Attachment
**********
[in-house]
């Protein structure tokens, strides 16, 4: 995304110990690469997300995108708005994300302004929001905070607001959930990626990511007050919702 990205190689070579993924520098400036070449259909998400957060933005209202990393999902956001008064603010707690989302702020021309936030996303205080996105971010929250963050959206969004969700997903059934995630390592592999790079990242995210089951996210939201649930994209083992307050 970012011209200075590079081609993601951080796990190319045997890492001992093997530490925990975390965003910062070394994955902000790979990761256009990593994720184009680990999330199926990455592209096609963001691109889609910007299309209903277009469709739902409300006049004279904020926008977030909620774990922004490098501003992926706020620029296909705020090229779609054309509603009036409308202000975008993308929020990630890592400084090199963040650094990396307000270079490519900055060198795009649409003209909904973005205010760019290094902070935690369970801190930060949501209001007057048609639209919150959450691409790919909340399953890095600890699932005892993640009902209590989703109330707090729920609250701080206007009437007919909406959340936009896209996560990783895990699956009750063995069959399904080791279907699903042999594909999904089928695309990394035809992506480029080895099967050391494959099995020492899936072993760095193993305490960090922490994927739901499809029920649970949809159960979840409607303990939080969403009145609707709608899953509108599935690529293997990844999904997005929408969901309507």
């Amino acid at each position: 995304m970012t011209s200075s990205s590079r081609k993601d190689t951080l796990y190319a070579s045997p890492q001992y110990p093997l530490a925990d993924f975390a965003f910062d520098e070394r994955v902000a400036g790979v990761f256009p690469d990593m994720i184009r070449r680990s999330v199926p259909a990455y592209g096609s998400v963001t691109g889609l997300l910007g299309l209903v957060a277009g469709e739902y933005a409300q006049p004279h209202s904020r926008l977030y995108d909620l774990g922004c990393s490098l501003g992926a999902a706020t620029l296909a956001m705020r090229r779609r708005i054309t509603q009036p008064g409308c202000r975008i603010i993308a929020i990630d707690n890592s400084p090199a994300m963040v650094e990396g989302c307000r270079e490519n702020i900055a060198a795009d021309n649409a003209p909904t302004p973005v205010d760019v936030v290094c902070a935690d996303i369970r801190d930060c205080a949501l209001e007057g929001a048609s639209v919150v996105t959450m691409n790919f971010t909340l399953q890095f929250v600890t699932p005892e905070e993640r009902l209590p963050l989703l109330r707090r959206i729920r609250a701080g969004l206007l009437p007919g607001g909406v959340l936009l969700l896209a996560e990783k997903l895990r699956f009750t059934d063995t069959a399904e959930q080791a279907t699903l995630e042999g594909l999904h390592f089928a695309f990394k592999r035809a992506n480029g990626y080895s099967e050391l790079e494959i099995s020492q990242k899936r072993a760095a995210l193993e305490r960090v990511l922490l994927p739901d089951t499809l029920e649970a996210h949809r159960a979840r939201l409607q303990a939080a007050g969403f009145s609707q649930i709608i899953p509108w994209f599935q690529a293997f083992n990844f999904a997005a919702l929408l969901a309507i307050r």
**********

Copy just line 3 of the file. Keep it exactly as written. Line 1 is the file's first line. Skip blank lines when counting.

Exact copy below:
């Amino acid at each position: 995304m970012t011209s200075s990205s590079r081609k993601d190689t951080l796990y190319a070579s045997p890492q001992y110990p093997l530490a925990d993924f975390a965003f910062d520098e070394r994955v902000a400036g790979v990761f256009p690469d990593m994720i184009r070449r680990s999330v199926p259909a990455y592209g096609s998400v963001t691109g889609l997300l910007g299309l209903v957060a277009g469709e739902y933005a409300q006049p004279h209202s904020r926008l977030y995108d909620l774990g922004c990393s490098l501003g992926a999902a706020t620029l296909a956001m705020r090229r779609r708005i054309t509603q009036p008064g409308c202000r975008i603010i993308a929020i990630d707690n890592s400084p090199a994300m963040v650094e990396g989302c307000r270079e490519n702020i900055a060198a795009d021309n649409a003209p909904t302004p973005v205010d760019v936030v290094c902070a935690d996303i369970r801190d930060c205080a949501l209001e007057g929001a048609s639209v919150v996105t959450m691409n790919f971010t909340l399953q890095f929250v600890t699932p005892e905070e993640r009902l209590p963050l989703l109330r707090r959206i729920r609250a701080g969004l206007l009437p007919g607001g909406v959340l936009l969700l896209a996560e990783k997903l895990r699956f009750t059934d063995t069959a399904e959930q080791a279907t699903l995630e042999g594909l999904h390592f089928a695309f990394k592999r035809a992506n480029g990626y080895s099967e050391l790079e494959i099995s020492q990242k899936r072993a760095a995210l193993e305490r960090v990511l922490l994927p739901d089951t499809l029920e649970a996210h949809r159960a979840r939201l409607q303990a939080a007050g969403f009145s609707q649930i709608i899953p509108w994209f599935q690529a293997f083992n990844f999904a997005a919702l929408l969901a309507i307050r």